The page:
Brüno, after Ali G and Borat, is the third of Sacha Baron Cohen's comic TV characters to be given his own full-length feature film. Like Ali G and Borat, Brüno also works better in small doses. Don't get me wrong: this is a funny - and at times hilarious - film. But too much of it is uncomfortable viewing and it left me feeling a bit bleh when I left the cinema. I quite like to see taboos being broken and boundaries stretched; I'm fond of a bit of bad taste. But I'm not sure any of these characters is suited to the sustained narrative that movies demand. (Compare how Jackass: The Movie (2002) didn't quite make a successful transition on to the big screen.)
Brüno is an overtly gay Austrian fashionista, who claims to be only 19 years old. He is the host of Funkyzeit mit Brüno, "the top-rated late-night fashion show in any German-speaking country, except Germany". In order to generate a plot for the film, Brüno is sacked after causing mayhem at Milan Fashion Week for wearing an all-velcro suit (one of the funniest scenes in the film, like Borat in the antiques shop. Sacha Baron Cohen is a master of slap-stick - a legacy of his training with one of France's best clowns). Brüno therefore decides to leave behind the "shallow" fashion world to become a celebrity in Hollywood. Cue a number of set-up skits with agents, fortune-tellers, TV focus groups, anal bleachers, swingers, usw. It's best left unsaid what he does in each of these situations so that the shock-value of his comedy isn't spoilt.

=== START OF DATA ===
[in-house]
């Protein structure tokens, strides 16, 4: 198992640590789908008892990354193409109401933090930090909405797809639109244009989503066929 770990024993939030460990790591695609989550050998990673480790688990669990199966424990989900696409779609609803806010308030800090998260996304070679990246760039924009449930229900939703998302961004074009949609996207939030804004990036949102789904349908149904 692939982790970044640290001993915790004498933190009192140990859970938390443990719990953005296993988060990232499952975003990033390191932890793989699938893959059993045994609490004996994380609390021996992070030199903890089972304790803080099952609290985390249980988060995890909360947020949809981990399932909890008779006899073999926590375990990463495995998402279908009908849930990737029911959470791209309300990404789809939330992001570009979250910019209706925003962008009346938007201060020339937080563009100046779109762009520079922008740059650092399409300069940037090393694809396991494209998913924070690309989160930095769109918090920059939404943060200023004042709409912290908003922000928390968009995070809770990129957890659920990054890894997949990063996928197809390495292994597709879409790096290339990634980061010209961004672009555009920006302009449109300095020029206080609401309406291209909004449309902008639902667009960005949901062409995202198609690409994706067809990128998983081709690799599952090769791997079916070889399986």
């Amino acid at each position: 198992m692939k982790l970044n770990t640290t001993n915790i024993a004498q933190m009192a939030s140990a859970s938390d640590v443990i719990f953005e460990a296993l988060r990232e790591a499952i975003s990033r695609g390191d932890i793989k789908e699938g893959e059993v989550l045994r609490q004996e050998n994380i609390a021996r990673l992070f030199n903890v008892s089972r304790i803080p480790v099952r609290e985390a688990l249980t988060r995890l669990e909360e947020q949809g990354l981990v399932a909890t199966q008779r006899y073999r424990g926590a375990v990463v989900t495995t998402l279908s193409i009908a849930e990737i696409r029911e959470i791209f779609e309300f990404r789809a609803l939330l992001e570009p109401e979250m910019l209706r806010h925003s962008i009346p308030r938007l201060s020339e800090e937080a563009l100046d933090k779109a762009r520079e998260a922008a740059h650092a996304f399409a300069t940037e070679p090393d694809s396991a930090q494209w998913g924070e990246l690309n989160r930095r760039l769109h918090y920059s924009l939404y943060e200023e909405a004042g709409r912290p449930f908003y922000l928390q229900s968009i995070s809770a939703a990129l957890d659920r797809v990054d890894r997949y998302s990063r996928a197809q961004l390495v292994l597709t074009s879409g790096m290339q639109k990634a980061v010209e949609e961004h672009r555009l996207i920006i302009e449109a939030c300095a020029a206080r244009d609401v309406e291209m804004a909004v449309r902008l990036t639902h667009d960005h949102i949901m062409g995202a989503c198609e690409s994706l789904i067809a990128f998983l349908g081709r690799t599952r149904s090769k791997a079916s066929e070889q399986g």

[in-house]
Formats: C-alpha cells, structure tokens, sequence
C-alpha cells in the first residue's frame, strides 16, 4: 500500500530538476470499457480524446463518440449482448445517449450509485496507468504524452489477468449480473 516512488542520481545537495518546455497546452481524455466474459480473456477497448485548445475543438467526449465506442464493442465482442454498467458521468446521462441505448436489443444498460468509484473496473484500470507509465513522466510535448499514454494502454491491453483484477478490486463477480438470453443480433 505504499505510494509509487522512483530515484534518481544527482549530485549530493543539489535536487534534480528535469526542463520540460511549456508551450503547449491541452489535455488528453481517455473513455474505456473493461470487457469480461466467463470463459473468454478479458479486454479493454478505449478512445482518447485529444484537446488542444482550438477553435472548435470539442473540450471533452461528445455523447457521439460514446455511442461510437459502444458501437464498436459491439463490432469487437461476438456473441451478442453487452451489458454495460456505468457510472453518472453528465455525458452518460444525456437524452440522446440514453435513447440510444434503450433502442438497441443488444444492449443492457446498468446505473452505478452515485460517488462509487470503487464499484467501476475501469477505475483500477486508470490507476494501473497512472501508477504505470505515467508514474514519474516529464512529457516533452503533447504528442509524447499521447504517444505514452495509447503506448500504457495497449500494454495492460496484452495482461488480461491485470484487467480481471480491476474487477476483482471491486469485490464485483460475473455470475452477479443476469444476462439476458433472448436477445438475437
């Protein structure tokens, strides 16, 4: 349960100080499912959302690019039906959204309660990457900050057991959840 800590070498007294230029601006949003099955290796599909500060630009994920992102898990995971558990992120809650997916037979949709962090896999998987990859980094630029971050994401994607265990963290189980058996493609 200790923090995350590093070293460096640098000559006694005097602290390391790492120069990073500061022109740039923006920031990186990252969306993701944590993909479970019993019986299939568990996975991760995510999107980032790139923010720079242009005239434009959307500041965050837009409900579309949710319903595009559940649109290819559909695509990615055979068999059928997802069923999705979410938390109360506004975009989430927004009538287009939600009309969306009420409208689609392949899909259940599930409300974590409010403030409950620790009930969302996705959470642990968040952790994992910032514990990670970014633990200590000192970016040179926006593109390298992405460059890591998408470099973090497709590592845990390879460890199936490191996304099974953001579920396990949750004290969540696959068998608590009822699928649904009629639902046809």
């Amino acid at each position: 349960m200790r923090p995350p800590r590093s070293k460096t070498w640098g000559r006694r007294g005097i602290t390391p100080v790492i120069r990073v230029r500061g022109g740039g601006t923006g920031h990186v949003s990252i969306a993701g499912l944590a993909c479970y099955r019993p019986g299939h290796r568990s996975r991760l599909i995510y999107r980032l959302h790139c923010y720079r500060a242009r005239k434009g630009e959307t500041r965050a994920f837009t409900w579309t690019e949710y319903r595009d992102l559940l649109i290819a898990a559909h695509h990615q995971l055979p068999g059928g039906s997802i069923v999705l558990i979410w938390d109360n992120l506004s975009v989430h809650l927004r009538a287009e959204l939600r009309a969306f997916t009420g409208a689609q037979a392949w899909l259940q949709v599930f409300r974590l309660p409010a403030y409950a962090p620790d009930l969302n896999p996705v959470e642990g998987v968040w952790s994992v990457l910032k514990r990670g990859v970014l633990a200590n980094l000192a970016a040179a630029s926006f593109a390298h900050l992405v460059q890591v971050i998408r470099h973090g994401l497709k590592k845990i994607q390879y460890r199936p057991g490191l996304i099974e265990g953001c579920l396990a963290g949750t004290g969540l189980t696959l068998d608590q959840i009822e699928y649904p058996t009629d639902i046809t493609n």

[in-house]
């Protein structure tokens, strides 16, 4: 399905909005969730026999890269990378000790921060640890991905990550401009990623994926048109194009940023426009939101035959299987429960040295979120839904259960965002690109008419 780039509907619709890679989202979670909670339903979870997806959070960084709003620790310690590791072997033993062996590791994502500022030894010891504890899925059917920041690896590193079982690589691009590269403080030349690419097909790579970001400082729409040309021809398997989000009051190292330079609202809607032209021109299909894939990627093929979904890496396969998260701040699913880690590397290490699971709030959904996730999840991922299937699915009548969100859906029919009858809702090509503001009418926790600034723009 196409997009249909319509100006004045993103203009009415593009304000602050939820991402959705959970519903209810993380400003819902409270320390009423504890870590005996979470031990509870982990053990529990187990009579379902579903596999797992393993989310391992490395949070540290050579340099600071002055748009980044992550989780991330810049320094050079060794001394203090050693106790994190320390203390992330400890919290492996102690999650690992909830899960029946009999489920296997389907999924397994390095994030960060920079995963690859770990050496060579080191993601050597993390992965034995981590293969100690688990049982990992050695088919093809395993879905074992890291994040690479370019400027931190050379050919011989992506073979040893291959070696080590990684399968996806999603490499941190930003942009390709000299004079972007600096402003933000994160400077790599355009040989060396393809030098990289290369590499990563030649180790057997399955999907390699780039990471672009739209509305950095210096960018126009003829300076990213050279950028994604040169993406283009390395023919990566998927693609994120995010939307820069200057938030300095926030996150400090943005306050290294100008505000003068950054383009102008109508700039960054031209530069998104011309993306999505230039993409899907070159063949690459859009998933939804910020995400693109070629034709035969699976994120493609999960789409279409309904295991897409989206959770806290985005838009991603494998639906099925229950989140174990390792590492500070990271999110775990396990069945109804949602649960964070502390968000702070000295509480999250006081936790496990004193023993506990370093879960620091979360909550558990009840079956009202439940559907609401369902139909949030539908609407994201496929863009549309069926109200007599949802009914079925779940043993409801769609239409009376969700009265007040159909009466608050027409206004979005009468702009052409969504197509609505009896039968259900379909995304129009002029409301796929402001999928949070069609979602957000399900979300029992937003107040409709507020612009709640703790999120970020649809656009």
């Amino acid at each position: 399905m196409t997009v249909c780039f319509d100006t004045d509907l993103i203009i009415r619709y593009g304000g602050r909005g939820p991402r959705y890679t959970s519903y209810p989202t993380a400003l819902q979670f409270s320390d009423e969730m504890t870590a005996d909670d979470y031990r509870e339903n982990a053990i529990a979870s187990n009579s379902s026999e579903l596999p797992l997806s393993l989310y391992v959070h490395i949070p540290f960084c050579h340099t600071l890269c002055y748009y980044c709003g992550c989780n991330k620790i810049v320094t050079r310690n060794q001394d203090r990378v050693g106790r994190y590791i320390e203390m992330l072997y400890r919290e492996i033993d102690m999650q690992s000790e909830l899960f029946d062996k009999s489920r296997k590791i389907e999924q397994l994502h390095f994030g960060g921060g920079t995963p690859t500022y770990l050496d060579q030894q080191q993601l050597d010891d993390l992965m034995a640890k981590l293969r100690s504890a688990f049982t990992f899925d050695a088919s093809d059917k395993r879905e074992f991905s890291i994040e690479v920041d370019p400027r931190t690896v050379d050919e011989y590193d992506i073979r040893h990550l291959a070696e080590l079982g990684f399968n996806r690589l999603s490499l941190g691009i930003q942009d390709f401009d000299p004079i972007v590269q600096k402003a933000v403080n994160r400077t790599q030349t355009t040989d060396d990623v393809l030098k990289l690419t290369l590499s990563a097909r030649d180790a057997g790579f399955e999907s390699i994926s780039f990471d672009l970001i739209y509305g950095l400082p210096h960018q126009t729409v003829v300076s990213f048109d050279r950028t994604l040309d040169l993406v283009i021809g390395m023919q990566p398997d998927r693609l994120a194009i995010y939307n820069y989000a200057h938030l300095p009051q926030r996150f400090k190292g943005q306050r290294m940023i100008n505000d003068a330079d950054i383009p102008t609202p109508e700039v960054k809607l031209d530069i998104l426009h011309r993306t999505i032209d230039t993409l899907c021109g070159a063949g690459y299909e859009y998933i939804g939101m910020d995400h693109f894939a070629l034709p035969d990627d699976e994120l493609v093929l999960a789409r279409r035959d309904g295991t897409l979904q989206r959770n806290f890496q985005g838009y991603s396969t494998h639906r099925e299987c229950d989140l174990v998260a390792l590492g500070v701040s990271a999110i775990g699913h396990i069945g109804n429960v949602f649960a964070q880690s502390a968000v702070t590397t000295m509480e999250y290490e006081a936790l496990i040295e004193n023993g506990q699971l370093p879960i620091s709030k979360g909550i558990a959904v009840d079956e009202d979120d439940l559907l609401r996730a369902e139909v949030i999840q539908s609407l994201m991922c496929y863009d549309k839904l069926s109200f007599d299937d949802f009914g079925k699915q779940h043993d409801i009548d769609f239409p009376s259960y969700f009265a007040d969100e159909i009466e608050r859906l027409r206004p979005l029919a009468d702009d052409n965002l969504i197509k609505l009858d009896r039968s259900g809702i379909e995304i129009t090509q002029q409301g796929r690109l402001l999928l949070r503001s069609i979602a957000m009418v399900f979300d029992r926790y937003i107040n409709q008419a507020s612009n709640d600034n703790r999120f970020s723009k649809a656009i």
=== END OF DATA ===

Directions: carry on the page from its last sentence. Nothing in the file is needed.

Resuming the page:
The most pointless aspect of the film is the creation of the character Lutz (Gustaf Hammarsten), Brüno's assistant's assistant, who follows him to Hollywood. Brüno didn't even know his name before. Lutz has a heavy crush on him. As with Borat, one of the filmmakers must have thought it was necessary for Brüno to have a side-kick. (Borat gave us Azamat Bagatov (played by Ken Davitian), with whom he had the naked fight throughout the hotel.) Most of the Lutz scenes are unfunny and boring. They needn't have bothered.
Nugget: good in parts, but not entirely satisfying.